By Linda Schade The US Justice Department and the Federal Bureau of Investigation (FBI) have committed a wide range of human rights violations in post 9-11 terrorism prosecutions, according to a report released yesterday by Human Rights Watch and Columbia Law School’s Human Rights Institute.
International and U.S. law require impartial investigations and judges, fairness and due process and humane treatment of those convicted. However, in an examination of 27 federal cases, the report entitled Illusions of Justice: Human Rights Abuses in US Terrorism Prosecutions found – among other disturbing findings – a pattern of discriminatory and overly aggressive investigations and prosecutions including the use of informants, targeting ‘suspects’ based on religious and political beliefs, and entrapping and sometimes coercing otherwise law-abiding people who would not have engaged in criminal activity without informant manipulation.
Traditional practice requires that a suspect be offered an opportunity to commit a crime such as when an undercover agent propositions a client, when posing as a sex worker. However HRW found that in many FBI sting operations, agents ‘carefully laid out an ideological basis for a proposed terrorist attack, and then provided investigative targets with a range of options and the weapons necessary to carry out the attack’ thus fabricating completely the target’s interest in terrorist conduct.
Quoting former FBI agent Mike German from the report, “When the FBI undercover agent or informant is the only purported link to a real terrorist group, supplies the motive, designs the plot and provides all the weapons, one has to question whether they are combating terrorism or creating it.” Add in the tendency to target mentally or financially vulnerable individuals and equip agents with large sums of money to wave around and you’ve got yourself a fresh statistic to bolster your budget and justify your agency’s existence.
It is permissible under U.S. law to raise ‘entrapment’ as a defense IF it can be shown that the government induced the defendant to commit the act and if he can show he was not ‘pre-disposed.’ It is easy to see how racism, heightened post-9-11 fears and anti-Islamic sentiment would make such a character defense difficult if not impossible. Illusions of Justice found a range of other human rights violations including the use of confessions obtained under torture, abusive use of years of solitary confinement BEFORE trial and after conviction, and ‘use of overly broad material support charges, punishing behavior that did not demonstrate intent to support terrorism’.
HRW reports that the largest share of convictions in terrorism-related cases since September 11 have been based on material support charges. One disturbing and high profile example of using material support charges to prosecute based on political belief is the case of Dr. Sami Al-Arian, a professor of engineering at the University of Southern Florida. The prosecution’s case hinged on phone conversations Dr.Al-Arian had with the Palestinian Islamic Jihad (PIJ) prior to its designation as an Federally-designated Terrorism Organization; ‘prosecutors then relied heavily on evidence of Al-Arian’s political views to convince the jury to convict him without establishing a link to any specific act of violence (p. 6 Executive Summary)’.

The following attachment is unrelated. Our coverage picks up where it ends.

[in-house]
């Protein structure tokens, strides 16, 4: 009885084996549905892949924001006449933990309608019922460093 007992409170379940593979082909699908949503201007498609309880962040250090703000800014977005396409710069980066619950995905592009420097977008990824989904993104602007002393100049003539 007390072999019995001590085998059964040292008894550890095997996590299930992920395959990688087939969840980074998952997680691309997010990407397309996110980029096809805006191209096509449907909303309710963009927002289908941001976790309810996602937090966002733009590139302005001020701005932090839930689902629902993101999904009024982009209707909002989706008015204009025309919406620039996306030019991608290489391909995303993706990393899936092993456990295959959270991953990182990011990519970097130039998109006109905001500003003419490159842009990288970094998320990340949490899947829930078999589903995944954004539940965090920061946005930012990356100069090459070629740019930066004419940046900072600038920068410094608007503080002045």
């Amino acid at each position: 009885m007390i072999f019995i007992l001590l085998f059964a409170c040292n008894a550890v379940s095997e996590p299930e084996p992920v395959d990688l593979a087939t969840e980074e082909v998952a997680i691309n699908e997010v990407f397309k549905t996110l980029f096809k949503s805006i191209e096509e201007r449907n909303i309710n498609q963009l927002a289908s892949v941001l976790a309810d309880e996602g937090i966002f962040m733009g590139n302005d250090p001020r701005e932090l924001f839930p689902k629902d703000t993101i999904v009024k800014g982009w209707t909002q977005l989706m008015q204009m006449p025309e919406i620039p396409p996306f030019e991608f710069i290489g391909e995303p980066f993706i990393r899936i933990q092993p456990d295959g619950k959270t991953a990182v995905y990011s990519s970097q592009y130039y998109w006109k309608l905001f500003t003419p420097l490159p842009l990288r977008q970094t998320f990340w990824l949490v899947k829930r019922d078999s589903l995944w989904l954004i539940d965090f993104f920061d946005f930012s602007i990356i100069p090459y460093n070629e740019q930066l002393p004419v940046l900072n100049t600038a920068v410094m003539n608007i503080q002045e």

There is no doubt about the chilling effect that these abuses have on the Muslim-American community and their Constitutional right to dissent. Have a problem with your houses of worship being infiltrated by hostile racist law enforcement? You must be a terrorist. Have an opinion about the Israel/Palestine nightmare? You are – somehow – a serious threat to U.S. national security. But don’t worry! In case you have no political opinions, you still have a chance to be among the FBI chosen ones. HRW found that in some cases agents find their marks by hanging around outside mosques and throwing out inflammatory statements at passers-by until someone engages.
‘Random’ is the word that comes to mind and one example cited is the so-called Newburgh Four which is an entrapment case so tragic that DDF published a comic book about it as an educational resource aspiring to save others from the same fate. HRW has made a persuasive case that terror prosecutions based on religious and political profiling are rife and that the consequences for the accused, for human rights – and for dissent – in the United States are highly troubling.
Throughout the report’s detailed recommendations to the President, Congress, FBI, DOJ on down, HRW urges that investigations must not be made ‘on the basis of religious behavior, political opinion, or other activity protected by the right to freedom of expression under international law’. And then there’s that pesky First Amendment. DDF joins HRW’s urgent call for reform. In this writer’s view, in light of the evidence, perhaps all post-9-11 terror cases should be reviewed – and sentencing reconsidered – given the kinds of unlawful manipulation, bias, over-prosecution and sentencing that now define U.S. security practice.